A fast-developing thunderstorm sucked in Mr. Ristaino's balloon while he was ferrying skydivers Friday, then sent the craft plummeting toward the ground. The skydivers parachuted to safety.
Authorities had used helicopters, airplanes, horses and all-terrain vehicles to search the woods in south Georgia for Mr. Ristaino.
Two of the skydivers say Mr. Ristaino kept them safe by spotting a field where they could safely parachute and telling them to jump as the storm approached.
"If we would have left a minute later, we would have been sucked into the storm," said skydiver Dan Eaton of Augusta, Ga.
He said he didn't think Mr. Ristaino's choice to embark on the trip was reckless. They took off into a blue sky from a festival in Fitzgerald, Ga. From the air, they could see only a foglike haze that later turned into a fierce thunderstorm.
The storm "came out of nowhere," said skydiver Jessica Wesnofske of Cornelia, Ga.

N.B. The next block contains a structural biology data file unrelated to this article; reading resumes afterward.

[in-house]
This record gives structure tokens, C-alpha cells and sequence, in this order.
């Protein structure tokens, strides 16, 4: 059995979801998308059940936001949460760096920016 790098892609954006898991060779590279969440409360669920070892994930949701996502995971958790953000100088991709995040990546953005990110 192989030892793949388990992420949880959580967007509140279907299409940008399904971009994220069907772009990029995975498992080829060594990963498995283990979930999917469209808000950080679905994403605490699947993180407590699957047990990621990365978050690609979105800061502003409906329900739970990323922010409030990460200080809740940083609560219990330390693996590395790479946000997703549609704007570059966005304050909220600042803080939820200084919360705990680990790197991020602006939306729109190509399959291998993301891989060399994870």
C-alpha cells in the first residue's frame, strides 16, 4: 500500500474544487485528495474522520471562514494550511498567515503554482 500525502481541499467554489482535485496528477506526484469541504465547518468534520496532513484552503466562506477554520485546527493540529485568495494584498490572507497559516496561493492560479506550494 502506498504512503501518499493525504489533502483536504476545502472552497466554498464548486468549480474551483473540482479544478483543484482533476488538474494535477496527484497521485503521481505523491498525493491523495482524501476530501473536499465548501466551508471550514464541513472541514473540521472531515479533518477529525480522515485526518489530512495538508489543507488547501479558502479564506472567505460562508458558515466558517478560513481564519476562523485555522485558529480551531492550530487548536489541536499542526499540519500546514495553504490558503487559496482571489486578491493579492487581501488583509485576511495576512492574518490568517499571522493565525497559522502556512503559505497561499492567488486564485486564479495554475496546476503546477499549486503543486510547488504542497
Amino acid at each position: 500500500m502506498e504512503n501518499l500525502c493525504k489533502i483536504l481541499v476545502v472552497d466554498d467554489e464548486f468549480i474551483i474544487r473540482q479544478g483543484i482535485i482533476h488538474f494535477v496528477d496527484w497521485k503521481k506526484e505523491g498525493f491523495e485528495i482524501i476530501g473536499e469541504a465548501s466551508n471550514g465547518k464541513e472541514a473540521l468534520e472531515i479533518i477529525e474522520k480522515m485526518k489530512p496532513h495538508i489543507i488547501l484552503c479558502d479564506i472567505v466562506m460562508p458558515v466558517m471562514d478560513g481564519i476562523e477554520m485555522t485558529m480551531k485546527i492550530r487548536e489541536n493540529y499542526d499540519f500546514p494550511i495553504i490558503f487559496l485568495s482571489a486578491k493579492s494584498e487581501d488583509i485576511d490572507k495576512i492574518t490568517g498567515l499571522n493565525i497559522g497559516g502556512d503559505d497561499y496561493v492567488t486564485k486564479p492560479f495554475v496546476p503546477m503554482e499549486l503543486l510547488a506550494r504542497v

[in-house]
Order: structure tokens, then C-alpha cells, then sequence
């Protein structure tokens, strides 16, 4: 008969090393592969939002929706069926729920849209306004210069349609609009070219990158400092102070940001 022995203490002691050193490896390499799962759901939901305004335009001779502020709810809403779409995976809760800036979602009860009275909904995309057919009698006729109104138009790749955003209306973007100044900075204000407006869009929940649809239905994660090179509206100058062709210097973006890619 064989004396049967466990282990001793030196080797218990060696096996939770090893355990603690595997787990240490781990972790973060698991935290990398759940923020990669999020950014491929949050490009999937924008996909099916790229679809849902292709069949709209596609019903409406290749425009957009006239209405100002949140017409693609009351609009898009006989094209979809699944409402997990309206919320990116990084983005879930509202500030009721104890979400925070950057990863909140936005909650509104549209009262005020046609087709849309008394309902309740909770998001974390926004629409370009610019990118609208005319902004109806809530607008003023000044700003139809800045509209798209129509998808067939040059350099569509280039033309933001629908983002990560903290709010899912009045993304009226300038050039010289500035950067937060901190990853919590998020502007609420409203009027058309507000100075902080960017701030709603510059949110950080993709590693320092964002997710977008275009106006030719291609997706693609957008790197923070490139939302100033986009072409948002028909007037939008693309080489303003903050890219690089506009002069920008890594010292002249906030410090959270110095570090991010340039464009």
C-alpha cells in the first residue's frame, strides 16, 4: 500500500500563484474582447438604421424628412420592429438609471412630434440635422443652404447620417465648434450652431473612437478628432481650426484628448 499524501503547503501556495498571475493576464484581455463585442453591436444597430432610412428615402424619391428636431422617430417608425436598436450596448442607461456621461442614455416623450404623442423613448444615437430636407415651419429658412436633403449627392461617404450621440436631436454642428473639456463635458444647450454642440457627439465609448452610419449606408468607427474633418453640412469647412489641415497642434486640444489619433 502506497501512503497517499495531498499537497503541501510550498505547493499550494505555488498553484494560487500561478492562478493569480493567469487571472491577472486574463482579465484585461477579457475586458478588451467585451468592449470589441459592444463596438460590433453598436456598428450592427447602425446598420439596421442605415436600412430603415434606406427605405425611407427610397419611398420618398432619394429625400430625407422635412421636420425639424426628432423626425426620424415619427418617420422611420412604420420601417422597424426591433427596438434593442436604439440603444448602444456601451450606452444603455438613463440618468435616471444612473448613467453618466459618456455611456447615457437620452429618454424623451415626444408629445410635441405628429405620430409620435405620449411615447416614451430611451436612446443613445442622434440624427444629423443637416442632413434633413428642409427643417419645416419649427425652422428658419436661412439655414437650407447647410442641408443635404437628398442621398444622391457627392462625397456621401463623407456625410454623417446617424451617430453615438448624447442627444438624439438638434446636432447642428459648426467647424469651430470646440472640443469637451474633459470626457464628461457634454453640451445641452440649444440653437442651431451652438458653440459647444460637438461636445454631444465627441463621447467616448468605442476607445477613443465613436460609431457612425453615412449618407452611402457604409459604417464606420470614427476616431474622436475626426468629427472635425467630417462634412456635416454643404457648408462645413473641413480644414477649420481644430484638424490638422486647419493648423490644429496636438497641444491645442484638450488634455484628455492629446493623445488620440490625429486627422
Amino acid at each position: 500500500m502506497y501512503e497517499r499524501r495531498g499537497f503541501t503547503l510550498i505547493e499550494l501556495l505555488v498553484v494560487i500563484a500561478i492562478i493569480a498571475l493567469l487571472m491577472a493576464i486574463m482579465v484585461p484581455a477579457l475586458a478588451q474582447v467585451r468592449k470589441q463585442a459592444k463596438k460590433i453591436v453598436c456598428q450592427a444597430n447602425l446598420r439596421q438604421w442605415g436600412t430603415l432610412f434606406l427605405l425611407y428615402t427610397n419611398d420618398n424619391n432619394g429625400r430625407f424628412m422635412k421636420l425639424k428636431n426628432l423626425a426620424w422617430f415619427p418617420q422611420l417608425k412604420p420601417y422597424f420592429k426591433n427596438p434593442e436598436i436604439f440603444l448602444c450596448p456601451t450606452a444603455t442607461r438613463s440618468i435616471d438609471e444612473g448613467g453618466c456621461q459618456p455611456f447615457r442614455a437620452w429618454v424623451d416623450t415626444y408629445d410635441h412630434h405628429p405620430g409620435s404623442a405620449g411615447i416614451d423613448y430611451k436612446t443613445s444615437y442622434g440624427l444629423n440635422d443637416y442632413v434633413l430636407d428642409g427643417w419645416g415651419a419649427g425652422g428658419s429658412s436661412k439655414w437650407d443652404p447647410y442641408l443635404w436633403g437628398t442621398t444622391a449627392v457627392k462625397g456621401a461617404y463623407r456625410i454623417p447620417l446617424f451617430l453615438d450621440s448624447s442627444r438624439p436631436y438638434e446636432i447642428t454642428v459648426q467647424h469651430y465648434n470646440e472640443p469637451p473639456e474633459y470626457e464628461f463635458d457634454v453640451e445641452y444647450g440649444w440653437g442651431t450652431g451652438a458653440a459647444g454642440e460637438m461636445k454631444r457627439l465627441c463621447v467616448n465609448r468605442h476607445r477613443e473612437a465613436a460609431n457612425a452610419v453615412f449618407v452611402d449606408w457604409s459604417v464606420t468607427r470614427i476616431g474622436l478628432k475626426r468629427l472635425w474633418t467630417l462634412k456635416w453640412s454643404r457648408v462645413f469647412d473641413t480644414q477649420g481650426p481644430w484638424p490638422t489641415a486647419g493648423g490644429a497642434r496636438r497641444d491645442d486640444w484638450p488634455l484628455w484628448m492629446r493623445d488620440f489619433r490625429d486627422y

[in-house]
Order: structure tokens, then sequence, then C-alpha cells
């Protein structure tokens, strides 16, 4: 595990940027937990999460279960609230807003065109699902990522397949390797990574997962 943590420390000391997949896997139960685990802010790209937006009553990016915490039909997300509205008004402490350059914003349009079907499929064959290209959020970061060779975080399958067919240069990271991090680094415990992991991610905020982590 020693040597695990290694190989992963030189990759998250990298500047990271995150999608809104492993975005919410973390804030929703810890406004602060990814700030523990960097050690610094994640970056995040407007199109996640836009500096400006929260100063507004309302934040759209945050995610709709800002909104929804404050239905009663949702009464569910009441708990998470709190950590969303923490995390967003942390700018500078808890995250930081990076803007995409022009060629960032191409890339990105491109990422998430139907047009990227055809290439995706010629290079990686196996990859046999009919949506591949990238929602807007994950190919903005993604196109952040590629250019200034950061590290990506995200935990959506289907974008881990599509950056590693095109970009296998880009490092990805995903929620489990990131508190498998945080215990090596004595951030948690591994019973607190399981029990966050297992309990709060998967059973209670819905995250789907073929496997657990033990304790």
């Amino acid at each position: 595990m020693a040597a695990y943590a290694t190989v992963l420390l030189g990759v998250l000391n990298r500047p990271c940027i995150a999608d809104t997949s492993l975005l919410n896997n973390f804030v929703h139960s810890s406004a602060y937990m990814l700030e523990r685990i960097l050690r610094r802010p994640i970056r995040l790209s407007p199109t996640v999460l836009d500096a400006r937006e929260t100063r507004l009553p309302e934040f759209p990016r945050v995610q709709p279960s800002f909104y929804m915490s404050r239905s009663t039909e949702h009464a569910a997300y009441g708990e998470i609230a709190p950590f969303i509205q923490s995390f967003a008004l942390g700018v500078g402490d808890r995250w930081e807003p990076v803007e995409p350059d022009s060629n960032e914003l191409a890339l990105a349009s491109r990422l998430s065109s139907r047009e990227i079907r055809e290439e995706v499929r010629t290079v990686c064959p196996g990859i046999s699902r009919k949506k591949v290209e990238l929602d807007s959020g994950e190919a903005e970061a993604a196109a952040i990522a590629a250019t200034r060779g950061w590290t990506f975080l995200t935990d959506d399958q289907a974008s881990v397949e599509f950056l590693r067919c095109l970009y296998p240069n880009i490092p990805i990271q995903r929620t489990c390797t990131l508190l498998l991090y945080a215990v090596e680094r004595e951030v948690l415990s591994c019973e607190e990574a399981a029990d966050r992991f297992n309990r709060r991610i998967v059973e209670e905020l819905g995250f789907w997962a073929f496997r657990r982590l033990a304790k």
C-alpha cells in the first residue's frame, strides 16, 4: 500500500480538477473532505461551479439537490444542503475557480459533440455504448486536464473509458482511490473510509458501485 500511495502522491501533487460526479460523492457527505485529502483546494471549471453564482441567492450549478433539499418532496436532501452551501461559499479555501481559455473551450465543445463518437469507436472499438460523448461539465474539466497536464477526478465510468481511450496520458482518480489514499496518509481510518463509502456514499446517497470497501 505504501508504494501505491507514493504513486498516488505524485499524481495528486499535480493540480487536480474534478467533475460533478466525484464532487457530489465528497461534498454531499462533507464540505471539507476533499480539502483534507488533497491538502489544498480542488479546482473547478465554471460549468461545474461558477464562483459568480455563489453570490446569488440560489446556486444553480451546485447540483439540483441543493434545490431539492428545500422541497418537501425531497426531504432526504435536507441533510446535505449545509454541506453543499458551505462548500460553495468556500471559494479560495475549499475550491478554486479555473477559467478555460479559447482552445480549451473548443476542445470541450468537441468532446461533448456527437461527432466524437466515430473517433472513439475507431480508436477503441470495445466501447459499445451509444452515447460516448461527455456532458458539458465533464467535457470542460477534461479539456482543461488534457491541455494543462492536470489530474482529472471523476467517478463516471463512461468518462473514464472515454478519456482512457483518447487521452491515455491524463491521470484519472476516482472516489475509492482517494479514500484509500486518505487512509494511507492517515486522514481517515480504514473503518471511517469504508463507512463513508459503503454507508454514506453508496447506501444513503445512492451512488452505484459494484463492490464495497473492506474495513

Security up at Jewish sites after France attack
NEW YORK — The New York Police Department stepped up security at synagogues and other sites Monday after a deadly attack on a Jewish school in France.
The NYPD dispatched extra patrols to more than 50 locations throughout New York on the news that an armed man on a motorbike had attacked a school in Toulouse, a southwestern city north of the Pyrenees mountains. The shooting left a rabbi, his two young sons and a schoolgirl dead.
NYPD Commissioner Raymond W. Kelly said though there were no specific threats against New York, which has the largest Jewish population outside Israel, the police department decided to take the measures as a precaution.
"We have to be concerned about what happens overseas," he said. "We have a significant Jewish population in this city, and we have to take that into account.
"We know that we're the top of the terrorist target list, so we're concerned about the so-called 'copycat syndrome,' where someone might see the events unfolding in Toulouse and take it upon themselves to act out."